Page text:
A Long Beach police officer who said he was subjected to a backlash in 2015 when he protested how management responded to complaints by a recruit who did not want to train in an unsafe area was awarded $2.5 million in damages Thursday.
A Los Angeles Superior Court jury deliberated for less than a day before finding in favor of 28-year veteran Lawrence Alexander, who struggled to maintain his emotions and as he heard the verdict and later when thanking jurors.
“I dedicated my whole life to the Long Beach Police Department,” the 48-year-old Alexander said. “Every witness who came in and testified for the city contradicted themselves.”
Lawrence said he once supervised a large group of officers and had his own office, computer and cell phone. Thursday, he said, he is on patrol duty, the same task he was assigned when he joined the LBPD.
Although he is a dues-paying member of the Long Beach Police Officers’ Association, even that organization failed to assist him in his case against the city, Lawrence said.
Deputy Long Beach City Attorney Nicholas Masero said his office will evaluate the case and decide on how to proceed, including whether to appeal the verdict. In his closing argument Wednesday, Masero said the case boiled down to different people having dissimilar recollections of the events leading up to Alexander suing the department in April 2016.
Alexander was a field training officer coordinator responsible for ensuring that the Long Beach Police Department complied with generally accepted Commission on Peace Officer Standards and Training (POST) procedures.
According to his lawsuit, a recruit reported for his first day of duty with the department in November 2015, then called a sergeant the next day saying he was too afraid to work in a high-crime area and preferred to resign.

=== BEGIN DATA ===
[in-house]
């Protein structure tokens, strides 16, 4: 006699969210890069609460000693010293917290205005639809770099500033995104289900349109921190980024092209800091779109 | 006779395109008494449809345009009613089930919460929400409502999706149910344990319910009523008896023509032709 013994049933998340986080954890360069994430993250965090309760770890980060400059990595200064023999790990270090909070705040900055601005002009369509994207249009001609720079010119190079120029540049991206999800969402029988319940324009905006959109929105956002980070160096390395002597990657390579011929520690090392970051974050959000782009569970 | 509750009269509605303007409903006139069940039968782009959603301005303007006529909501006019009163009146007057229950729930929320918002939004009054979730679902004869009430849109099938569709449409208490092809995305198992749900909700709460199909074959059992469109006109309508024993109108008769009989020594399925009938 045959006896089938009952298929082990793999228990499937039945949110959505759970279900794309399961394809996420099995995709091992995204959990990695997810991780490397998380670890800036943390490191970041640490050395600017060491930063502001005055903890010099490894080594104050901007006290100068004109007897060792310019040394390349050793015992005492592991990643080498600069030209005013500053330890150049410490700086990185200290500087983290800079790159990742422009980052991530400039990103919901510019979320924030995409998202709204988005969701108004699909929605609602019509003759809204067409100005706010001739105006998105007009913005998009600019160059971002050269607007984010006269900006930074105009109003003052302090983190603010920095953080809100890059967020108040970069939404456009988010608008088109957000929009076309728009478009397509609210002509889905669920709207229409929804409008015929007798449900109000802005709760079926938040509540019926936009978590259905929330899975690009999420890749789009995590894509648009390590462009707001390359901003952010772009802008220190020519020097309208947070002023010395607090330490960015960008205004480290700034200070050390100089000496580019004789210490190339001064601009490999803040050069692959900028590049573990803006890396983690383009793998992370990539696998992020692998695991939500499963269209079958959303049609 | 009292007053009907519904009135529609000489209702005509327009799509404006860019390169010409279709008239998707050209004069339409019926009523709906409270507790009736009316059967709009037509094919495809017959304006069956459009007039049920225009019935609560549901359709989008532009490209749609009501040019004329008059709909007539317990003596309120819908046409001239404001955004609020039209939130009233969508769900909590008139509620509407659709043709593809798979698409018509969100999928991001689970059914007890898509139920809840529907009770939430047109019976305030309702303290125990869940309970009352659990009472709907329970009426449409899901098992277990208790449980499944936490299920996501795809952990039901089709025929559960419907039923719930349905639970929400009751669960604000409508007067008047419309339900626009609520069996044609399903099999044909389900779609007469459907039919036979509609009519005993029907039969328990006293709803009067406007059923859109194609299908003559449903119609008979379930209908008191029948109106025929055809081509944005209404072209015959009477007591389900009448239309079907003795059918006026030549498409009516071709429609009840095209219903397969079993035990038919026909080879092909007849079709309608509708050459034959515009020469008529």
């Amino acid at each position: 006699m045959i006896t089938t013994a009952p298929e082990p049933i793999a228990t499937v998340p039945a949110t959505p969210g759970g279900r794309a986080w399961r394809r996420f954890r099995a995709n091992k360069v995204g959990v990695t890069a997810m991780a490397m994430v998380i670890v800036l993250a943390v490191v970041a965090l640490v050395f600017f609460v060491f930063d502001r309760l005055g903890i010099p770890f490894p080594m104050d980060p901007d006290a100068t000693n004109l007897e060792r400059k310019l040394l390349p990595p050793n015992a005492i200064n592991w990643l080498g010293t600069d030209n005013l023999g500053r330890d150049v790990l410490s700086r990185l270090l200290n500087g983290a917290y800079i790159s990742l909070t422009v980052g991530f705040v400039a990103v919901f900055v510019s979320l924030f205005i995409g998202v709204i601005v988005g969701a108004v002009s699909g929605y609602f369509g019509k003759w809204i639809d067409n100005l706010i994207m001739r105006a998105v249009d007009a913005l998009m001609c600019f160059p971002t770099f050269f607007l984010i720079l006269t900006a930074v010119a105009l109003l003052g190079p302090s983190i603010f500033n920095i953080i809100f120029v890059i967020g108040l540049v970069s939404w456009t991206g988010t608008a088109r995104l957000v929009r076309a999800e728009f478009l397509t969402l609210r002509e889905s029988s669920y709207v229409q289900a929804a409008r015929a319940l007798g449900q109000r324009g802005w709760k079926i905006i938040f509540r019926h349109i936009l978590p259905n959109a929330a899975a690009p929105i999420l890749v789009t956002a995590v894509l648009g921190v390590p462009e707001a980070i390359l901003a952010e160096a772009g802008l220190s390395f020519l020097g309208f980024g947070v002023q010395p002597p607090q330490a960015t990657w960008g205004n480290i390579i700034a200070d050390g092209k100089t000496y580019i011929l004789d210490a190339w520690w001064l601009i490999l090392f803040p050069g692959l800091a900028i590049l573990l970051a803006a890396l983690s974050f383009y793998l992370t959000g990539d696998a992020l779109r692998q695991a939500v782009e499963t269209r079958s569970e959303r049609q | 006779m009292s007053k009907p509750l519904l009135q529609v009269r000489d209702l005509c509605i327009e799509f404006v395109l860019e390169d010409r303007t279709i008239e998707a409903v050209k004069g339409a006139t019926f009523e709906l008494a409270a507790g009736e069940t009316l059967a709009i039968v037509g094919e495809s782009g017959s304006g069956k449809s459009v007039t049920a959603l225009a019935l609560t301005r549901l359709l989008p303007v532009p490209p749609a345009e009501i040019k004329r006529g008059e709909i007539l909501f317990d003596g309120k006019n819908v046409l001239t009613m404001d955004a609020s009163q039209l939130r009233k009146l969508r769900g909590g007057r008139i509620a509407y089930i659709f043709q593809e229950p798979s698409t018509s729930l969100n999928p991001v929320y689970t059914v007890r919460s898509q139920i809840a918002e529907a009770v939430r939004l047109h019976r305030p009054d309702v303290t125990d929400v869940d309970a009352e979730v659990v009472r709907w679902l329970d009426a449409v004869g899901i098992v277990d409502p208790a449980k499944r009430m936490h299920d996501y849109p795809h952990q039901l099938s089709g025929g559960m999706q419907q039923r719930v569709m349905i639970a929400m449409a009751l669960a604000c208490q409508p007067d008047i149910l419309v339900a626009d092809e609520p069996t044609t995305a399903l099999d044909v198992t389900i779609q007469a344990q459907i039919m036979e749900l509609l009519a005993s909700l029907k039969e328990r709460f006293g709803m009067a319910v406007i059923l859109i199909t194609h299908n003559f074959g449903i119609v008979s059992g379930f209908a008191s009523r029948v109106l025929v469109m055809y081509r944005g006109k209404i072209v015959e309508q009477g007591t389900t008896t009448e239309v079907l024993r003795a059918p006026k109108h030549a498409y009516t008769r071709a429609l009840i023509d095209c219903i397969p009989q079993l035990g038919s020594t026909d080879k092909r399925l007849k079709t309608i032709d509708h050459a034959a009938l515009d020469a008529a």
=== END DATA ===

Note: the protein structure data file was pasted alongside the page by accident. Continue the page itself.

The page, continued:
A deputy chief directed the sergeant to offer the recruit an assignment in a safer area in lieu of resigning, the suit states.
Alexander protested that the offer to the recruit violated POST regulations, according to his suit.
The recruit accepted the offer, but the deputy chief later rescinded it and the recruit resigned, the suit states.
Alexander maintains he was summoned to the deputy chief’s office and told to go back to patrol or find another job. He alleges the department’s denial of a promotion in 2016 to a coveted position for which he was most qualified was done in further retaliation.
Alexander said the recruit was “man enough” to decide that being a police officer was not for him, but that management was concerned about the department’s attrition rate and the deputy chief’s reaction was to move him to another part of the city.
Both the deputy chief and the sergeant are now retired, Alexander said.
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